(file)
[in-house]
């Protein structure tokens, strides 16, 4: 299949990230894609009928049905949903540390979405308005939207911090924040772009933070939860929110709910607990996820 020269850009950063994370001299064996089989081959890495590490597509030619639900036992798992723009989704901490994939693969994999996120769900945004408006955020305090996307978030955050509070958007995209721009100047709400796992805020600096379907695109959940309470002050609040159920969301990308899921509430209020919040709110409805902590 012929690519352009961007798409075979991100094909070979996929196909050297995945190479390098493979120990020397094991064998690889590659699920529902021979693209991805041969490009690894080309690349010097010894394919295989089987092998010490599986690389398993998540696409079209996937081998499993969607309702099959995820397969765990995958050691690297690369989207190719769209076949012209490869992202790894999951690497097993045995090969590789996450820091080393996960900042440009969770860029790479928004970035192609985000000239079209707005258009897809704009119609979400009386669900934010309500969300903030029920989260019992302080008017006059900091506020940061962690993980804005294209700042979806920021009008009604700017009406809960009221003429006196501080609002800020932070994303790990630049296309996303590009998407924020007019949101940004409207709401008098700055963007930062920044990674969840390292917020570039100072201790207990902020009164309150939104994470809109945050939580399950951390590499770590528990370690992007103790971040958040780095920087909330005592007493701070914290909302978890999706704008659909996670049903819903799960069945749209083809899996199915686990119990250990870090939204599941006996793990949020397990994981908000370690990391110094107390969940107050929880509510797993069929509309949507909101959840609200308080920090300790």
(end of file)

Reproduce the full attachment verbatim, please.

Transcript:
[in-house]
């Protein structure tokens, strides 16, 4: 299949990230894609009928049905949903540390979405308005939207911090924040772009933070939860929110709910607990996820 020269850009950063994370001299064996089989081959890495590490597509030619639900036992798992723009989704901490994939693969994999996120769900945004408006955020305090996307978030955050509070958007995209721009100047709400796992805020600096379907695109959940309470002050609040159920969301990308899921509430209020919040709110409805902590 012929690519352009961007798409075979991100094909070979996929196909050297995945190479390098493979120990020397094991064998690889590659699920529902021979693209991805041969490009690894080309690349010097010894394919295989089987092998010490599986690389398993998540696409079209996937081998499993969607309702099959995820397969765990995958050691690297690369989207190719769209076949012209490869992202790894999951690497097993045995090969590789996450820091080393996960900042440009969770860029790479928004970035192609985000000239079209707005258009897809704009119609979400009386669900934010309500969300903030029920989260019992302080008017006059900091506020940061962690993980804005294209700042979806920021009008009604700017009406809960009221003429006196501080609002800020932070994303790990630049296309996303590009998407924020007019949101940004409207709401008098700055963007930062920044990674969840390292917020570039100072201790207990902020009164309150939104994470809109945050939580399950951390590499770590528990370690992007103790971040958040780095920087909330005592007493701070914290909302978890999706704008659909996670049903819903799960069945749209083809899996199915686990119990250990870090939204599941006996793990949020397990994981908000370690990391110094107390969940107050929880509510797993069929509309949507909101959840609200308080920090300790």